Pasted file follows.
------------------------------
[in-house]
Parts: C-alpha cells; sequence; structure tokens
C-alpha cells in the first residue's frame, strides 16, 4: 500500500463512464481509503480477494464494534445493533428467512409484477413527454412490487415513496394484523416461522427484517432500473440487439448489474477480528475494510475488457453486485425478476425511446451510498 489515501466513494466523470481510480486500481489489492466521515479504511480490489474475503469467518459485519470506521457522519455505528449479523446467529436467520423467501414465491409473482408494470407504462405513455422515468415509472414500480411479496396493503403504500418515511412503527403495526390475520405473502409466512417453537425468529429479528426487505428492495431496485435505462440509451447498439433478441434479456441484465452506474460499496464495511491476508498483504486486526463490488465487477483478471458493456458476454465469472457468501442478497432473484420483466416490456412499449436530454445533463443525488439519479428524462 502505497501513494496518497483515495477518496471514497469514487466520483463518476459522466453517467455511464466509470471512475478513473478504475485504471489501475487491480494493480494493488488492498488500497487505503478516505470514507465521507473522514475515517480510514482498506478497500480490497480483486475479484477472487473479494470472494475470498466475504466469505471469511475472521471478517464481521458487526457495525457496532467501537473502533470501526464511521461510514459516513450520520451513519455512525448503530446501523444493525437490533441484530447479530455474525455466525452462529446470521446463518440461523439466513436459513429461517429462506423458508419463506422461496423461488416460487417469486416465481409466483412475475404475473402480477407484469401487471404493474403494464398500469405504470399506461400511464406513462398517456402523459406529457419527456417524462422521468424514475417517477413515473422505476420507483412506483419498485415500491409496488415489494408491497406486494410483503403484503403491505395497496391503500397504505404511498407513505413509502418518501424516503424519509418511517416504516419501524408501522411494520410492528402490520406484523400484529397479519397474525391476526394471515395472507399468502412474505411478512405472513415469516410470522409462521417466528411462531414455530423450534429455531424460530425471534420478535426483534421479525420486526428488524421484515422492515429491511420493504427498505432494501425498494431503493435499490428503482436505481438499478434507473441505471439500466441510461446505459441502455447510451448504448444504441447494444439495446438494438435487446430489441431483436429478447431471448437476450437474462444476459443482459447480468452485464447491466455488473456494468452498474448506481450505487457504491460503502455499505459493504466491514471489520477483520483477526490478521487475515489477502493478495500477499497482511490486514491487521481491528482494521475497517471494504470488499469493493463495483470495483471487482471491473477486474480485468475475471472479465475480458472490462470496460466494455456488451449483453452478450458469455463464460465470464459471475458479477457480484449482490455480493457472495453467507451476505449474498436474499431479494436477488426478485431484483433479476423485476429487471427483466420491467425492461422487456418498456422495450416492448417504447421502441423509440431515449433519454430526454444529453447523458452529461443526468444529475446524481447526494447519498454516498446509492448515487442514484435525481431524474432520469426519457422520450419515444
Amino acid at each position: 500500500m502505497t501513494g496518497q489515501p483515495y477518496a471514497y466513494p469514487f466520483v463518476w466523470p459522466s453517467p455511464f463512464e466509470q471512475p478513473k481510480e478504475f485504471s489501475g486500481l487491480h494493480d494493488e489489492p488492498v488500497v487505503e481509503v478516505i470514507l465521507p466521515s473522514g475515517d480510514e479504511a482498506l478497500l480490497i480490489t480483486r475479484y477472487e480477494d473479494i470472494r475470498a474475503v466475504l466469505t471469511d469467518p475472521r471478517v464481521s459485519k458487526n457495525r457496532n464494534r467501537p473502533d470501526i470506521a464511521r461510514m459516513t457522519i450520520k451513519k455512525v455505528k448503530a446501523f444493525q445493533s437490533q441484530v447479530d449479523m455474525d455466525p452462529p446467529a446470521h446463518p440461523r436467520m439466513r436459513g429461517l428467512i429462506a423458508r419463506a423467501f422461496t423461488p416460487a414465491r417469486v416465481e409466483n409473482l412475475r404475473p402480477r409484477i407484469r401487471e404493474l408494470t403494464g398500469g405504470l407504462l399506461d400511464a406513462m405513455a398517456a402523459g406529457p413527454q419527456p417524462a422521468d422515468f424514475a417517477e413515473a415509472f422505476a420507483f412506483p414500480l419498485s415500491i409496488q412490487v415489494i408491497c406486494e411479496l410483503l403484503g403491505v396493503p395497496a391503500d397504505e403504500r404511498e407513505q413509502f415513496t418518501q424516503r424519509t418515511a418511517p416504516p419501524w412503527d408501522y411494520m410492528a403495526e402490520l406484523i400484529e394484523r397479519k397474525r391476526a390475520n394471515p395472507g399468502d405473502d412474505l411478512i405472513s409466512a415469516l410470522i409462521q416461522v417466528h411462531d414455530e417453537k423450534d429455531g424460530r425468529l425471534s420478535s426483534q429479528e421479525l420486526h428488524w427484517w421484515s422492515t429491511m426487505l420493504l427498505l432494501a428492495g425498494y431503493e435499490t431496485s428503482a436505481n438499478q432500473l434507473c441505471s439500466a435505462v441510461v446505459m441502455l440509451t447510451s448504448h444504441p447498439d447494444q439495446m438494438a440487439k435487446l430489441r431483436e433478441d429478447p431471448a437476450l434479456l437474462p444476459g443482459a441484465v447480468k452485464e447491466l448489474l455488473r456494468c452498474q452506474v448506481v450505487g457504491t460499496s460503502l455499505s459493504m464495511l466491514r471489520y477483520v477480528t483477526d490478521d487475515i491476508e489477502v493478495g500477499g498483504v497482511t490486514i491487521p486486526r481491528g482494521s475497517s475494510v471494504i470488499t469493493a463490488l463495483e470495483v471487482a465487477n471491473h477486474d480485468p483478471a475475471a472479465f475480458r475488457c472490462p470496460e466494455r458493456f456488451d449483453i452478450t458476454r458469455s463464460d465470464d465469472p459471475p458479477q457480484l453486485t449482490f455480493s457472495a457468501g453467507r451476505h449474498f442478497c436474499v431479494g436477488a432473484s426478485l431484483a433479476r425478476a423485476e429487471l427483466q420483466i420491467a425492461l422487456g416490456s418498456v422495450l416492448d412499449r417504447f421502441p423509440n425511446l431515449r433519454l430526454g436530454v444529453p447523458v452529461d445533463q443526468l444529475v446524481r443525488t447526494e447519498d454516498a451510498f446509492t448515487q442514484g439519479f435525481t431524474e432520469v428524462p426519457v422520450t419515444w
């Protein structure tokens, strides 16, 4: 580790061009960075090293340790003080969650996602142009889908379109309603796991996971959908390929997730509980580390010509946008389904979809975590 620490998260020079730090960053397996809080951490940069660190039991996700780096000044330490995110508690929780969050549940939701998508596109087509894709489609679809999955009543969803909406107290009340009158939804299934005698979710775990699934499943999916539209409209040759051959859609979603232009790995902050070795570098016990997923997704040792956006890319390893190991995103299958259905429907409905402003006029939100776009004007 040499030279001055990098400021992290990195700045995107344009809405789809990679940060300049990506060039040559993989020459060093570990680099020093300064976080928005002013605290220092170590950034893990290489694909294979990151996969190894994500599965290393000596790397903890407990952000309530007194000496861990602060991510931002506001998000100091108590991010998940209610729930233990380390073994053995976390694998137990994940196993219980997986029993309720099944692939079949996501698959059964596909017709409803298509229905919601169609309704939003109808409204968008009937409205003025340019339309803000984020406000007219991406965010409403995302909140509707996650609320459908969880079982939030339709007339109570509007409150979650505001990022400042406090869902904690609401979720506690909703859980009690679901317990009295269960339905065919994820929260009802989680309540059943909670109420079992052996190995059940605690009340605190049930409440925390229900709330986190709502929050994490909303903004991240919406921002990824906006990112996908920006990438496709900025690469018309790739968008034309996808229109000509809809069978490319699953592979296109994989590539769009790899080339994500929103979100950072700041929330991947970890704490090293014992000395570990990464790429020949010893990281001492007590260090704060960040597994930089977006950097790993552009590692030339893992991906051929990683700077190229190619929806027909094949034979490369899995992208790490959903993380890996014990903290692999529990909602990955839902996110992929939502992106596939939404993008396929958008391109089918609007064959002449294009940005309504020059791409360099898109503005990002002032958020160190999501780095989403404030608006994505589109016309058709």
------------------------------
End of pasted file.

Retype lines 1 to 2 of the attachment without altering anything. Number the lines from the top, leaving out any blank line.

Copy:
[in-house]
Parts: C-alpha cells; sequence; structure tokens